Unfinished Posts: Leave Your Articles Open To Nudge Your Readers To Take Action
Compelling content is content that inspires you to take some type of action, and that’s exactly what you want to do with your blog content.
You want it to compel the reader to click your link, subscribe to your newsletter, share you post or fell so inspired that he immediately implements you suggestion or follows your advice.
In short, compelling content leaves your reader wanting more.
What Does It Mean To “Leave Your Readers Wanting More?”
- They want to read the next post in the series because the first post was just that great
- They want to subscribe to your newsletter because your blog content is remarkable and they can’t wait to see what you send out to your subscribers
- They want to click that link to learn more about setting up a Twitter profile because your post about Twitter Tips for Traffic Generation was so packed with information they can already visualize the traffic flowing into their blog
- They want to share your content because it somehow changed their life, even if only for a minute, and they want their friends to experience that change, too
How To Create Compelling Content That Leaves Readers Wanting More
Series Posts: A series post is one of the most popular types of compelling content. Depending on where the visitor joins the series he may be compelled to click through previous posts in the series and he’s almost certainly compelled to come back to your blog for each new post.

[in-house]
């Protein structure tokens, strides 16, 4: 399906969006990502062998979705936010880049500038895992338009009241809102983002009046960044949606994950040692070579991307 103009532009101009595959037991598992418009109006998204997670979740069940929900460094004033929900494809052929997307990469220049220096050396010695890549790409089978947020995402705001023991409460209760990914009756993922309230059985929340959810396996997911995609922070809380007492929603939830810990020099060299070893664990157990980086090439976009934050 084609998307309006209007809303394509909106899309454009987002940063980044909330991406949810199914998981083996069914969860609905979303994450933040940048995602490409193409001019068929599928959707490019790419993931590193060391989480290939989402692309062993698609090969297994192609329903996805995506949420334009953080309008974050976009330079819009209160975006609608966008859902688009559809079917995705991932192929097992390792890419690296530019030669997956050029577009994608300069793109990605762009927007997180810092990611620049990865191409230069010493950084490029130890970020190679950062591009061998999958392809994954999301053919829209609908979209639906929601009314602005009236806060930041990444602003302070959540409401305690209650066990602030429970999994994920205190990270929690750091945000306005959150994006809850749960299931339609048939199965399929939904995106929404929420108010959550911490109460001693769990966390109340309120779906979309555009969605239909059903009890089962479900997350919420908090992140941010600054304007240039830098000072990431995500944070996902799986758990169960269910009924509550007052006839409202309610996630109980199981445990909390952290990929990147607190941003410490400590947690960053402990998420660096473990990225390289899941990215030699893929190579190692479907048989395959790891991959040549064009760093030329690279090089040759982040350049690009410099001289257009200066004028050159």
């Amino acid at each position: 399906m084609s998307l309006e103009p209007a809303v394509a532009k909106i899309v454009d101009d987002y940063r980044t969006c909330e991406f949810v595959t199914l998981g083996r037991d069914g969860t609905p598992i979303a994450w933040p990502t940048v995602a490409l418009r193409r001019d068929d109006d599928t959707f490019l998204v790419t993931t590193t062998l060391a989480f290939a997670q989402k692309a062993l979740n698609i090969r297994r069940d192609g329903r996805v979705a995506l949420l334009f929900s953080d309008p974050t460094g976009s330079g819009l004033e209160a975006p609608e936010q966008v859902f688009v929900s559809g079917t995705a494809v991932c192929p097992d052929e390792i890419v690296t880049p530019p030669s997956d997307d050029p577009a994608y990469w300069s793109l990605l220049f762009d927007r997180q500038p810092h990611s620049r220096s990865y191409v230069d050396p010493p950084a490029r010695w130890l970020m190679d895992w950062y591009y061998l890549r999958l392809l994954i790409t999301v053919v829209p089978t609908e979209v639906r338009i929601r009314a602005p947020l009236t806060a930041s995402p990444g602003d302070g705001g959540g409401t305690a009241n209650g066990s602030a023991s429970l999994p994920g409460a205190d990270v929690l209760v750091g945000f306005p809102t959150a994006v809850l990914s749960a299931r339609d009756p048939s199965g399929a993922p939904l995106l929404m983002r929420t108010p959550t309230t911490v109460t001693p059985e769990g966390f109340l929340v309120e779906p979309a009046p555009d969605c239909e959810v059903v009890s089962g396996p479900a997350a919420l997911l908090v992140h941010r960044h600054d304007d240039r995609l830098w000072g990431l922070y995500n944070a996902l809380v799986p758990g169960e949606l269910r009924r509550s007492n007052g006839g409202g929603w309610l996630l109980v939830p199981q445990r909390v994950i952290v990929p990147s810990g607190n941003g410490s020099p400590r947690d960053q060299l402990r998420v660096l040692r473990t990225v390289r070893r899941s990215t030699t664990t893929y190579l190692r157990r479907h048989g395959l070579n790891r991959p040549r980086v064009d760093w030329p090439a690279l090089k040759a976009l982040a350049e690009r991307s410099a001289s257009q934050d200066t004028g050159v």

Series posts also provide a compelling reason for readers to subscribe to your RSS feed so they don’t miss a a single post.
The Future: Building anticipation compels your reader to come back to your blog. Be specific. Let them know that tomorrow’s post is going to be an exciting Top 10 List of … or a How-To post that will finally answer all their questions about… Stay tuned!
Ask Questions: One of my favorite bloggers is a master at compelling readers to comment. He asks questions like, “I’m not sure if I like this or not. What do you think?” This works because he’s not actually giving readers his opinion, he’s giving them the facts and then opening it up to the readers to run with it.
Keep It Brief: Sometimes your blog posts might just be so full of information that all possible questions are answered and there’s nothing left to say. It’s a valuable post, for sure, but if you’re trying to leave your reader wanting more, then try being a little less comprehensive.
It’s important to understand that there’s a fine line between leaving your reader wanting more and deliberately misleading your reader to get him to click a link. Telling your reader you’re going to give him 7 tips and then only giving him 5 and asking him to pay for the rest of the story is misleading and it kills your credibility. But if the reader wants more because your content is like Lays potato chips and he just can’t get enough, then you’re on the right track.
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